Tony Smith, CEO of Virginia solar energy company Secure Futures, says that the best way to unhook from oil and gas wars is by rapidly transitioning to solar energy. Their company introduced the first solar Power Purchase Agreement (PPA) in Virginia, with a 104-kW rooftop solar array at Eastern Mennonite University in 2010. Today there are 700 times as many kWs of solar energy produced under solar PPAs in Virginia. Even so, natural gas still accounts for 61 percent of the electricity generation in our state. We should rapidly transition to solar, which is much cleaner, cheaper, and not tied to the volatility of global fossil fuel markets.
Efforts to electrify commercial vehicles have lagged behind EV passenger cars. That is now rapidly beginning to change. Carriers such as UPS, Amazon, and FedEx are investing billions to build out EV delivery fleets. At the same time, the US Postal Service ordered as many as 148,000 gas guzzling mail delivery trucks despite opposition from top environmental regulators and directives from the Biden administration to green the federal fleet.
Decarbonizing heavy industry such as steel manufacturing and transportation will depend on alternative fuels such as green hydrogen, which still remain prohibitively expensive. Australian researchers now claim they have made a giant technological leap in producing affordable green hydrogen. Denmark has also made a big investment in green hydrogen, including subsidies to make it commercially viable. Given the war in Ukraine, they see this as an important step in achieving independence from fossil fuels.
The United Kingdom, as an island nation, is making big investments in clean tidal energy, which is on track to be cheaper than both nuclear power and fossil fuels. While the country presently produces only 3% of its energy this way, the goal is to increase that to 10%. To help reach this goal, a North Wales firm recently secured £31m ($40.75m) in government funding to develop a tidal energy project in the Irish Sea.
Internationally recognized environmental lawyer and climate negotiator, Farhana Yamin was a key architect of the Paris climate agreement who helped to secure the goal of net-zero emissions by midcentury. When Donald Trump then pulled the US out of the Paris agreement and other countries continually delayed strong action on climate, she decided “we cannot rely on lawyers and diplomats alone.” She came to see that the climate movement is fragile because it mostly relies on insider tactics and not on movement building. She, therefore, became involved with social mobilization and nonviolent action to advance the cause. More recently she has begun social organizing with frontline communities of color in Britain and is helping to mobilize more broadly with a focus on climate justice.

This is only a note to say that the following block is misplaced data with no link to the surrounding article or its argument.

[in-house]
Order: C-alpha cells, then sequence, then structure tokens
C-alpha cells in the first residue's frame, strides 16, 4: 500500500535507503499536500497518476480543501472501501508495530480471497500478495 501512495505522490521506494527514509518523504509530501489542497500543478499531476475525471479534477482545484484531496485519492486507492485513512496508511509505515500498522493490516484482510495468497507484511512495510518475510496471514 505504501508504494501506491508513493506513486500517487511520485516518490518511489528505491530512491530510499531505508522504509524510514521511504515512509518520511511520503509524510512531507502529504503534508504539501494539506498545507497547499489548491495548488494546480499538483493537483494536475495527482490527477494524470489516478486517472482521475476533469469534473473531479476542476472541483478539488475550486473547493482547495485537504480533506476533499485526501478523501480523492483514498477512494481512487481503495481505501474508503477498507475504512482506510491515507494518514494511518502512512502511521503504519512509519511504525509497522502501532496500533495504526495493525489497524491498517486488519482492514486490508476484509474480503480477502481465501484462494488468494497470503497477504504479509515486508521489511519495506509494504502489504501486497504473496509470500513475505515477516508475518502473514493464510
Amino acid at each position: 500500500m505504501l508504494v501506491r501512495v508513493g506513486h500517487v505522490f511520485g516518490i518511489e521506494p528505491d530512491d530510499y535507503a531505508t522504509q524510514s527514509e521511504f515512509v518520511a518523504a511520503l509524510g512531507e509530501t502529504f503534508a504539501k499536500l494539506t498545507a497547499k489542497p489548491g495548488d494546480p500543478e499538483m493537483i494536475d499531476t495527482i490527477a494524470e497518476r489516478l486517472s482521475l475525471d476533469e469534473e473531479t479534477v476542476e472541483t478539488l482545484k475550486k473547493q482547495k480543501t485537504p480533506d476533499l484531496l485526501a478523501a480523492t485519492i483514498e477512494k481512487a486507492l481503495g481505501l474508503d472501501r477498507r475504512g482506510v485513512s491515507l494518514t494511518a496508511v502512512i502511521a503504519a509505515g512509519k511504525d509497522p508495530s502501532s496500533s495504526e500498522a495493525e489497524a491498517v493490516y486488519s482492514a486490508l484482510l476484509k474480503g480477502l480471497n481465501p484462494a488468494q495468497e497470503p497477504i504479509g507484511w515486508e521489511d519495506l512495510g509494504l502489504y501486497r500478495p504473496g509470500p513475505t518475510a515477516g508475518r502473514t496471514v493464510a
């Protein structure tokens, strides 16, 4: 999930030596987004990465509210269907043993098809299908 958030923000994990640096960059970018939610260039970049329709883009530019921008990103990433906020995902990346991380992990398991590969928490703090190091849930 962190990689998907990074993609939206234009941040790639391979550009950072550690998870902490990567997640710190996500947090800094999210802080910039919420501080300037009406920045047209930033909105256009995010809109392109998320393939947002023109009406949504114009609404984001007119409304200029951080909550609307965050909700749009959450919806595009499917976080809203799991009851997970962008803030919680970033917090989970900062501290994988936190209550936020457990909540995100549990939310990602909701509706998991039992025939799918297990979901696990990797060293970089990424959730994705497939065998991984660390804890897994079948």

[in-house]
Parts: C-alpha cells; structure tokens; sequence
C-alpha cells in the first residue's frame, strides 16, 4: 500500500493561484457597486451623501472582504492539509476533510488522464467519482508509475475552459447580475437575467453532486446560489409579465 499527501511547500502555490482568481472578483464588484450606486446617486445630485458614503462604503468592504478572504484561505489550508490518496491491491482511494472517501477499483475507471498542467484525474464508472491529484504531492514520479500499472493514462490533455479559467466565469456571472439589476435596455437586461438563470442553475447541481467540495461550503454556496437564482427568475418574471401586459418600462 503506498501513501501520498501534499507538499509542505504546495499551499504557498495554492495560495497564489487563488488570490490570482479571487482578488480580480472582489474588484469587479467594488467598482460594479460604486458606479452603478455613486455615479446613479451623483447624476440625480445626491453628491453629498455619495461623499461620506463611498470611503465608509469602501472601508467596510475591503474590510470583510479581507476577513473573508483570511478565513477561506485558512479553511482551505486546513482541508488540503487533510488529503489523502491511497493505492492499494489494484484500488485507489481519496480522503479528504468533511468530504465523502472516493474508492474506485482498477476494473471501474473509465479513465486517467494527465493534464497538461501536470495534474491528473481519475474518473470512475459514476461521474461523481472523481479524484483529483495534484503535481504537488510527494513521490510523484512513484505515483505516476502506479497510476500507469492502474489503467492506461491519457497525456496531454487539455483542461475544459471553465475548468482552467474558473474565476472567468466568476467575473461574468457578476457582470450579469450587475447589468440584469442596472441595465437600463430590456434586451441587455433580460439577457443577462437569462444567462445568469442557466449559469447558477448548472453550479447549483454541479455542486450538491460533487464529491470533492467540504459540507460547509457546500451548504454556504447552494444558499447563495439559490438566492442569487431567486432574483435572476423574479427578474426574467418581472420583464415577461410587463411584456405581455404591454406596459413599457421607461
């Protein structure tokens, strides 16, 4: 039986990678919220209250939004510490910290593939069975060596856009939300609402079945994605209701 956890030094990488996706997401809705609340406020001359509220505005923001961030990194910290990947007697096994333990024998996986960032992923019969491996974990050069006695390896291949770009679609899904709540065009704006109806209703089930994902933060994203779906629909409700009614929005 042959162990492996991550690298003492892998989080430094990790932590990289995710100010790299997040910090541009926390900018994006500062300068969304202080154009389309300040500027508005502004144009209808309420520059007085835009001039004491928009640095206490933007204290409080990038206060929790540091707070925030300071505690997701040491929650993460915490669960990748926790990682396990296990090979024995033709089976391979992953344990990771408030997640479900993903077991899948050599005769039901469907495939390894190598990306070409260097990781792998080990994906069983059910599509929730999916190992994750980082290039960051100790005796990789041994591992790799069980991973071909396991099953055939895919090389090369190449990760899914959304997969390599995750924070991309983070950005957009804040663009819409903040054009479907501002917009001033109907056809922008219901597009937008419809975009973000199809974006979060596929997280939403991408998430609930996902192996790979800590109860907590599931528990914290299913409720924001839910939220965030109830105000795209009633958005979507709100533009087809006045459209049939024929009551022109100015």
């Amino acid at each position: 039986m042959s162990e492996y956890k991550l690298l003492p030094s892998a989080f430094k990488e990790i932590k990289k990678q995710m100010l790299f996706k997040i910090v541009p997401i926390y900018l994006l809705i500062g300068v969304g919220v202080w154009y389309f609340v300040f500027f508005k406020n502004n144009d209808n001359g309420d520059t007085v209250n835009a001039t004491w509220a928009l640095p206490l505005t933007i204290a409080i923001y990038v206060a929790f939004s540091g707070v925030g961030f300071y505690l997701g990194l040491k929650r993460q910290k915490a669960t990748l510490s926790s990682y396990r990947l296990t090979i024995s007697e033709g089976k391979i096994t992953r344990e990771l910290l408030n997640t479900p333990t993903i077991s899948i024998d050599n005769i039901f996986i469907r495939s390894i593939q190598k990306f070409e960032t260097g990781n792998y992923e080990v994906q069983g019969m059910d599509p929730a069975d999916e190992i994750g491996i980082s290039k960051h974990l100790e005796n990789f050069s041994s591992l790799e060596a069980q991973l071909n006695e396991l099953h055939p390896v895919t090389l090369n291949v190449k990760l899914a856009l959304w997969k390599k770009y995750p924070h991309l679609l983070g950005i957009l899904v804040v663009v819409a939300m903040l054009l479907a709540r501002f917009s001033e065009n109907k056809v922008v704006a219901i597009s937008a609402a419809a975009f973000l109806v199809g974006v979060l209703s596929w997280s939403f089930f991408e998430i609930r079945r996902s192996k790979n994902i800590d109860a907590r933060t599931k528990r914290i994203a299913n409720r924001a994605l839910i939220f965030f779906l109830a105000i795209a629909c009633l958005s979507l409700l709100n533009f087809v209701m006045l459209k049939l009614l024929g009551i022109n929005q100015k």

Climate change is spurring a movement to build more resilient homes. FEMA told Becky Nixon that she would receive another mobile home after her triple-wide trailer on the Florida panhandle was destroyed by hurricane Michael in 2018. She, instead, had a brand new two-bedroom home built for her in a joint effort of the Federal Alliance for Safe Homes (FLASH), Samaritan’s Purse, and donated materials. The home was built to considerably more than standard requirements for energy efficiency and hurricane ratings following guidelines advocated by the Resilient Design Institute.
Charlottesville, VA is on track to reduce carbon emissions by 45% by 2030. Overall, emissions are down 30% from 2011 even though energy use is up. Much of this progress is because of the availability of cleaner electricity. Heating and the cooling of homes consumes the largest amounts of energy in the city. Susan Kruse, the executive director of the Community Climate Collaborative, says this makes residential energy efficiency programs especially important. There has, however, been a virtually non-existent drop in emissions from vehicles. This makes weaning vehicles off of fossil fuels vital, as is getting people to use buses and public transport. Moving to a fleet of electric city buses will have an even greater impact.
The food system produces about one-third of our greenhouse emissions. This calls for making dramatic cuts to reach our goal of cutting emissions to zero by 2050 to limit global warming to 1.5°C. Furthermore, we will need to feed a population expected to approach 10 billion by 2050, meaning we’ll need to make those drastic cuts while increasing food production by more than 50 percent. This calls for huge structural changes in how we grow, process, package, and distribute food. On a personal level, changing our eating behaviors is perhaps the most impactful change we can make. Some suggested practices are:
- Move to a mostly plant-based diet.
- Buy locally grown food.
- Eat everything you buy.
- Eat healthy amounts.
This shift will not only help combat climate change. Other environmental harms driven by the food industry include loss of biodiversity, vital forest ecosystems being destroyed for grazing and farming purposes, fertilizer runoff creating dead zones in the ocean, and the massive extinction and loss of insects due to pesticides.
CAAV Steering Committee